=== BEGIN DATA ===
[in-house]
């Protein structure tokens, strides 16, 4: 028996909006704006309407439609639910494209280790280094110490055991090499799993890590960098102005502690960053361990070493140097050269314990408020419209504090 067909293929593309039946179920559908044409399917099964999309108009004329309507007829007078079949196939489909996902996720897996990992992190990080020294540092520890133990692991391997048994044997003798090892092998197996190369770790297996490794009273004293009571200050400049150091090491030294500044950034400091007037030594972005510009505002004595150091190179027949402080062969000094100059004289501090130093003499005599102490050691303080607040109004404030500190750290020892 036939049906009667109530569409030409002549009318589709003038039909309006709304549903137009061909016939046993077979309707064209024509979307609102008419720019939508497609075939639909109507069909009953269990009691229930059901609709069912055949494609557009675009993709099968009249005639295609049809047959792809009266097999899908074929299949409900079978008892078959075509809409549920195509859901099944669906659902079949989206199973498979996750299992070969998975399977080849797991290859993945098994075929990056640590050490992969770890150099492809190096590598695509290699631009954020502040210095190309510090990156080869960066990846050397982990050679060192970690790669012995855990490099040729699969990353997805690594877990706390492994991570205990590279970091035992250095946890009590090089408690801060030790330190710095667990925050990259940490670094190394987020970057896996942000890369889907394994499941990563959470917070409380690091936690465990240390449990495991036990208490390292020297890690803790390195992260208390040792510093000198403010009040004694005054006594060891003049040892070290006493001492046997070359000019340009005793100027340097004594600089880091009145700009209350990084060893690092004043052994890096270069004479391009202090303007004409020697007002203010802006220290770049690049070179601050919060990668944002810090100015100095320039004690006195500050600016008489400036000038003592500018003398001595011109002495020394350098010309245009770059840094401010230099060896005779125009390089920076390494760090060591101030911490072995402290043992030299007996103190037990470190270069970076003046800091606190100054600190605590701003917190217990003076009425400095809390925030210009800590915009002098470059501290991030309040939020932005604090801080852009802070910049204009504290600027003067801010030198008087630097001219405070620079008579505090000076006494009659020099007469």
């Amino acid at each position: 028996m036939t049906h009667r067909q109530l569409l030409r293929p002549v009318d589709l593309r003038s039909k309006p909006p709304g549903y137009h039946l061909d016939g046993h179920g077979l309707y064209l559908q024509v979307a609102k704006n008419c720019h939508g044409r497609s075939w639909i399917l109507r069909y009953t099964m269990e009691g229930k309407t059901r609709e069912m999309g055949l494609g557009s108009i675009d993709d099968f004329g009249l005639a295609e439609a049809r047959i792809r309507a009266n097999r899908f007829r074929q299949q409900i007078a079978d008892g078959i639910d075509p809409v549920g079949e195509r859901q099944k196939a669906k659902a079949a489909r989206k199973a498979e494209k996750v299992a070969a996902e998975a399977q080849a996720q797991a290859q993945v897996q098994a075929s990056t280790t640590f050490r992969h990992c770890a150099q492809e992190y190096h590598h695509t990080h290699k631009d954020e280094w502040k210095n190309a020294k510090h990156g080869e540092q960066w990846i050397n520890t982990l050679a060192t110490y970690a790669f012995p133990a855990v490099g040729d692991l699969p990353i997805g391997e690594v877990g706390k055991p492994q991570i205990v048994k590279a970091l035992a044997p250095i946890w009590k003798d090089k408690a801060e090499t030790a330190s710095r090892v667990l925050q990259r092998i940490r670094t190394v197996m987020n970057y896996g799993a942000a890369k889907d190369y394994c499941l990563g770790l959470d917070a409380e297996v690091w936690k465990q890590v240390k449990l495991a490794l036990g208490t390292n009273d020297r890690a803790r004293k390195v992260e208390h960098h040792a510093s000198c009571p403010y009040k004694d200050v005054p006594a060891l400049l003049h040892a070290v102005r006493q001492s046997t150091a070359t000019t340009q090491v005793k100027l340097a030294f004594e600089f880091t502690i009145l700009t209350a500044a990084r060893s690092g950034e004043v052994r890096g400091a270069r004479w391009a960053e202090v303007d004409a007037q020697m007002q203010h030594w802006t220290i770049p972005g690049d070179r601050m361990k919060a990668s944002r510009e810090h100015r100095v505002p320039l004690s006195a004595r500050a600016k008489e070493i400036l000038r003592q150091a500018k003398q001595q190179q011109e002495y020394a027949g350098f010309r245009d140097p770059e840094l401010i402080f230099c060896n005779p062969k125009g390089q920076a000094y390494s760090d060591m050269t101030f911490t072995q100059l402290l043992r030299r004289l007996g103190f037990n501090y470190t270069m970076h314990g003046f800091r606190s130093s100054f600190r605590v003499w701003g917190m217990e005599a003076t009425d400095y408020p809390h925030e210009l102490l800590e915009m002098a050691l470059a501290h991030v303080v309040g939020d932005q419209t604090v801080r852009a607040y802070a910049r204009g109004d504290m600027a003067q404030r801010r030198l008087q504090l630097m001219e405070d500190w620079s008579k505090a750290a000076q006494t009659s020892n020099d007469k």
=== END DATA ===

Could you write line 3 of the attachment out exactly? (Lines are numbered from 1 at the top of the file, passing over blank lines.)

């Amino acid at each position: 028996m036939t049906h009667r067909q109530l569409l030409r293929p002549v009318d589709l593309r003038s039909k309006p909006p709304g549903y137009h039946l061909d016939g046993h179920g077979l309707y064209l559908q024509v979307a609102k704006n008419c720019h939508g044409r497609s075939w639909i399917l109507r069909y009953t099964m269990e009691g229930k309407t059901r609709e069912m999309g055949l494609g557009s108009i675009d993709d099968f004329g009249l005639a295609e439609a049809r047959i792809r309507a009266n097999r899908f007829r074929q299949q409900i007078a079978d008892g078959i639910d075509p809409v549920g079949e195509r859901q099944k196939a669906k659902a079949a489909r989206k199973a498979e494209k996750v299992a070969a996902e998975a399977q080849a996720q797991a290859q993945v897996q098994a075929s990056t280790t640590f050490r992969h990992c770890a150099q492809e992190y190096h590598h695509t990080h290699k631009d954020e280094w502040k210095n190309a020294k510090h990156g080869e540092q960066w990846i050397n520890t982990l050679a060192t110490y970690a790669f012995p133990a855990v490099g040729d692991l699969p990353i997805g391997e690594v877990g706390k055991p492994q991570i205990v048994k590279a970091l035992a044997p250095i946890w009590k003798d090089k408690a801060e090499t030790a330190s710095r090892v667990l925050q990259r092998i940490r670094t190394v197996m987020n970057y896996g799993a942000a890369k889907d190369y394994c499941l990563g770790l959470d917070a409380e297996v690091w936690k465990q890590v240390k449990l495991a490794l036990g208490t390292n009273d020297r890690a803790r004293k390195v992260e208390h960098h040792a510093s000198c009571p403010y009040k004694d200050v005054p006594a060891l400049l003049h040892a070290v102005r006493q001492s046997t150091a070359t000019t340009q090491v005793k100027l340097a030294f004594e600089f880091t502690i009145l700009t209350a500044a990084r060893s690092g950034e004043v052994r890096g400091a270069r004479w391009a960053e202090v303007d004409a007037q020697m007002q203010h030594w802006t220290i770049p972005g690049d070179r601050m361990k919060a990668s944002r510009e810090h100015r100095v505002p320039l004690s006195a004595r500050a600016k008489e070493i400036l000038r003592q150091a500018k003398q001595q190179q011109e002495y020394a027949g350098f010309r245009d140097p770059e840094l401010i402080f230099c060896n005779p062969k125009g390089q920076a000094y390494s760090d060591m050269t101030f911490t072995q100059l402290l043992r030299r004289l007996g103190f037990n501090y470190t270069m970076h314990g003046f800091r606190s130093s100054f600190r605590v003499w701003g917190m217990e005599a003076t009425d400095y408020p809390h925030e210009l102490l800590e915009m002098a050691l470059a501290h991030v303080v309040g939020d932005q419209t604090v801080r852009a607040y802070a910049r204009g109004d504290m600027a003067q404030r801010r030198l008087q504090l630097m001219e405070d500190w620079s008579k505090a750290a000076q006494t009659s020892n020099d007469k």